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Before the Devil Knows You’re Dead (A Movie Review)

Updated: Oct 30, 2022

Before the Devil Knows You're Dead

Before the Devil Knows You’re Dead


Starring Philip Seymour Hoffman, Ethan Hawke, Albert Finney, Marisa Tomei, Rosemary Harris, Aleksa Palladino, Michael Shannon, Amy Ryan, Brian F. O’Byrne, Blaine Horton, Arija Bareikis, Leonardo Cimino, Lee Wilkoff, Damon Gupton and Adrian Martinez.

Screenplay by Kelly Masterson.

Directed by Sidney Lumet.

Distributed by THINKFilm.  117 minutes.  Rated R.

Families don’t come much more dysfunctional than the Hansons in Before the Devil Knows You’re Dead.

The latest crime dissection by legendary 83-year-old director Sidney Lumet (12 Angry Men, Serpico, Dog Day Afternoon, Network and The Verdict are just a few of his classics) shows that he hasn’t lost any of his touch for telling complicated stories where moral lines are blurred and people almost inevitably get deeper than they planned and just as inevitably make absolutely the wrong move.

Made with a twisty-turny clever screenplay which pops back and forth in time with little obvious rhyme or reason and yet slowly reveals more and more of its story to the audience.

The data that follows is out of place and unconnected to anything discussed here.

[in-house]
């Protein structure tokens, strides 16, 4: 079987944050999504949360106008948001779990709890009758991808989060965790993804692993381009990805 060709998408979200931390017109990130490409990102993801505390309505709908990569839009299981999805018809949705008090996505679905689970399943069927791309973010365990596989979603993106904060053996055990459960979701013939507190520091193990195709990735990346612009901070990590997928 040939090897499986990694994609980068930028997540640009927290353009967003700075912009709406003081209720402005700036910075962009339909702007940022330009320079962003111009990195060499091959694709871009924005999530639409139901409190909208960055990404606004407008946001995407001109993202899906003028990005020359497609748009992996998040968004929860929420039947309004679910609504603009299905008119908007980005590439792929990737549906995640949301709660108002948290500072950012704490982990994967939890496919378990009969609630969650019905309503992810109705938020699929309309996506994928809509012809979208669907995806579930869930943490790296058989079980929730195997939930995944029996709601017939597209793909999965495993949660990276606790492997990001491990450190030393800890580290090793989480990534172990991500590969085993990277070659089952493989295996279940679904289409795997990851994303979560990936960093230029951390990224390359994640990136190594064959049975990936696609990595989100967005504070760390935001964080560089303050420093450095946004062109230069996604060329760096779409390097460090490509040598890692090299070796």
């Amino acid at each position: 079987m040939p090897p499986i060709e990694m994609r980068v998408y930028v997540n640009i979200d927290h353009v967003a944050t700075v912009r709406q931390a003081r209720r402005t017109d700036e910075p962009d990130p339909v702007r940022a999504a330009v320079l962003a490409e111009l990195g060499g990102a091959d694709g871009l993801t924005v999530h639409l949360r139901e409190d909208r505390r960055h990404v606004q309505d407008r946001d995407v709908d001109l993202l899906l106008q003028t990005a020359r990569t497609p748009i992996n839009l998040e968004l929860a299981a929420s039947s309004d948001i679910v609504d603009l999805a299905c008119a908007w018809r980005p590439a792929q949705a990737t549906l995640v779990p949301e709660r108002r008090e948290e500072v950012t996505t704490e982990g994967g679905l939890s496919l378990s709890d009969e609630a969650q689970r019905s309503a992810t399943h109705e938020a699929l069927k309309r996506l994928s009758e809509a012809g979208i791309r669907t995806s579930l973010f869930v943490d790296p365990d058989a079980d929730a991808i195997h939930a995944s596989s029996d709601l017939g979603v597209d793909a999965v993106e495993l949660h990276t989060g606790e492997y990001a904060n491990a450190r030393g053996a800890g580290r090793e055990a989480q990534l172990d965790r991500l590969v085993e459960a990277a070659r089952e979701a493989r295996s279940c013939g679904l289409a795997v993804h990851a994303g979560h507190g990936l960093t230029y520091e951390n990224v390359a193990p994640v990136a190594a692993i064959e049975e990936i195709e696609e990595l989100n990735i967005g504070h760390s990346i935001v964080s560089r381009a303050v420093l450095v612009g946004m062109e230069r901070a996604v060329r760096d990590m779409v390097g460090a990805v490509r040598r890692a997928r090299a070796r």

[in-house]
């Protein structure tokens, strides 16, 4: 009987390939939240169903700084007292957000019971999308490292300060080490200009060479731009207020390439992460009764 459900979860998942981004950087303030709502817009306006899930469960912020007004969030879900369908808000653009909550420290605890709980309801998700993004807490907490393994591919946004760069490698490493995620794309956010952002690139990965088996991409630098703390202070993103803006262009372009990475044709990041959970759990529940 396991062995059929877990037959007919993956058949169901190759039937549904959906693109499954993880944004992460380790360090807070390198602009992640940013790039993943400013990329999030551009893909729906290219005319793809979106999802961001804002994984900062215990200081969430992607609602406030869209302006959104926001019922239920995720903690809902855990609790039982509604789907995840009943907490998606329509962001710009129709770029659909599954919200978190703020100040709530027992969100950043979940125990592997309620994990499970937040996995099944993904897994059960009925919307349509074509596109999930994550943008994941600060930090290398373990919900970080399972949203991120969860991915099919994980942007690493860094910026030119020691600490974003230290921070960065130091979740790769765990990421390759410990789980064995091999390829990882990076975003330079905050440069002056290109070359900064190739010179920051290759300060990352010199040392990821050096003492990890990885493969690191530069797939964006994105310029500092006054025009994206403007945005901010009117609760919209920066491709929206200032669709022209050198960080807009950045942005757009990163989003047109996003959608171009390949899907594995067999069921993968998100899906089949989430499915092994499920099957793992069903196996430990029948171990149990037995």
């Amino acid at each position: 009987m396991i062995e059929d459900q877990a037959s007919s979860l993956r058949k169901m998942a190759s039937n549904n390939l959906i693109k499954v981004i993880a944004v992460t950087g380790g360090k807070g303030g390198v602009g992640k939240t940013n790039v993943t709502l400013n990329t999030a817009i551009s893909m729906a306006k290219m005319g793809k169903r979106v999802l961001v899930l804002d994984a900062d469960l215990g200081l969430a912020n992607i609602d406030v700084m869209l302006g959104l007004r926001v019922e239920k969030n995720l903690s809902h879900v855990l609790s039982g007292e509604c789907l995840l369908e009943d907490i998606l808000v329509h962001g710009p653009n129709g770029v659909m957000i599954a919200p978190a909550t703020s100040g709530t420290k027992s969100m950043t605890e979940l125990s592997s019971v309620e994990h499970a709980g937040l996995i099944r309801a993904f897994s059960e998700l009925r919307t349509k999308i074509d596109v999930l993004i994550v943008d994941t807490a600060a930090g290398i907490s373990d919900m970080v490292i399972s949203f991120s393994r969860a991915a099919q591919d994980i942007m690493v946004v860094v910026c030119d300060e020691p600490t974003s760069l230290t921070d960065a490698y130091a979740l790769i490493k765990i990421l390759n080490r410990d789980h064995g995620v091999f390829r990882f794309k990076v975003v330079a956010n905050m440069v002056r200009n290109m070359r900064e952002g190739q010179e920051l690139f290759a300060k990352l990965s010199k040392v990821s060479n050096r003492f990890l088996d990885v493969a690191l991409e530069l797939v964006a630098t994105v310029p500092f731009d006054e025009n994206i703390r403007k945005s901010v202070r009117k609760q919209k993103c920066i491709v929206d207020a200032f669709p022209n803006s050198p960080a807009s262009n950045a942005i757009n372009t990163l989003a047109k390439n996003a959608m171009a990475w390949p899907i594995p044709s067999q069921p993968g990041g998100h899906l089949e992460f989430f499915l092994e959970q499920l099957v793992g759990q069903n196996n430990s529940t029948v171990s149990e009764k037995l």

The film starts in a surprisingly graphic fashion, with Philip Seymour Hoffman passionately riding Marisa Tomei doggie-style in a hotel room.  Then we are quickly cut to a suburban jewelry store where an armed robbery goes disastrously and violently wrong.

We are not sure what one has to do with the other, but this is quickly revealed, and layer upon layer of deception and betrayal is steadily exposed throughout the running time.

It is the story of Andy (Hoffman) and Nick (Ethan Hawke), a grown pair of brothers who decide to rob their parents’ (Albert Finney and Rosemary Harris) jewelry shop to get some desperately needed cash.  It is insured, Andy assures his doubtful brother, and they know the shop.  It is the perfect crime.

Of course, anytime someone thinks they have planned the perfect crime, they are in for a rude awakening.

The robbery goes awry and the two spend the rest of the film dodging all of the many complications which inevitably pop up – affairs, drugs, anger, thugs, betrayal… it goes on and on.  There are a multitude of plot twists, though it would be unfair to to reveal any of them here because it would ruin the well-constructed flow of a truly original, well-made and acted film.

Check it out and find it all out yourself.  You won’t be sorry.  It’s worth the trip.

Dave Stroehler

Copyright ©2008  All rights reserved.  Posted: April 19, 2008.

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